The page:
- The State party should also refrain from using its criminal provisions, including the Computer Crimes Act (2007), the Sedition Act and other regulations, as tools to suppress the expression of critical and dissenting opinions.
- It should take all measures to end prosecutions against those charged for exercising their freedom of opinion and expression during the constitutional referendum, and provide appropriate training to judges, prosecutors and law enforcement personnel regarding protection of freedom of expression and opinion.
Torture and ill-treatments
There have been reports of torture and other ill-treatment against human rights defenders as well as against civilians. Impartial investigations have been taken place after these torture reports, as well as after forced disappearances.
- Ensure that cases are reported and that prompt, impartial and thorough investigations are carried out into all allegations and complaints concerning the unlawful and excessive use of force by law enforcement officials and the military, including torture, enforced disappearances and extrajudicial killings, including in the context of the southern border provinces. It should also ensure that perpetrators are prosecuted and, if convicted, punished with appropriate sanctions.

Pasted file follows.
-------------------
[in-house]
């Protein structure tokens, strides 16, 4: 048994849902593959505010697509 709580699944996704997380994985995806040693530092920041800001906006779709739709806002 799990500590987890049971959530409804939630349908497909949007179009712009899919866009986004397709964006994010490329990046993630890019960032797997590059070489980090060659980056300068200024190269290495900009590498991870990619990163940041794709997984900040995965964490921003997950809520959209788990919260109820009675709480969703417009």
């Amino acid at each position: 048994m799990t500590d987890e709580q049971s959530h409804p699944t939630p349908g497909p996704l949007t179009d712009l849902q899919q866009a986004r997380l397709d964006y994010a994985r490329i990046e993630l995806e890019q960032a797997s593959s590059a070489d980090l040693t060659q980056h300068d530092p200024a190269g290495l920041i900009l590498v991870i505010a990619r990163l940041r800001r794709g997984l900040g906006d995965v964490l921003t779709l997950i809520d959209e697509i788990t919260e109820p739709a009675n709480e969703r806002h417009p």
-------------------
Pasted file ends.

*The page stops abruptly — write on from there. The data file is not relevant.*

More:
- Promptly set up an independent mechanism for the prevention and suppression of torture and enforced disappearances.
- Reinforce the training of law enforcement officials and military personnel on full respect for human rights, including on the appropriate use of force and on the eradication of torture and ill-treatment, ensuring that all training materials are in line with the Covenant and the United Nations Basic Principles on the Use of Force and Firearms by Law Enforcement Officials.
Turkmenistan (2 recommendations)
Although the HR Committee did not use a definition “human rights defenders”, it precisely mentioned the following groups of people, who face threats and risks in Turkmenistan, among them journalists, activists, religious leaders and former government officials holding opposition views, who have been restricted from freedom of movement and expression in Turkmenistan.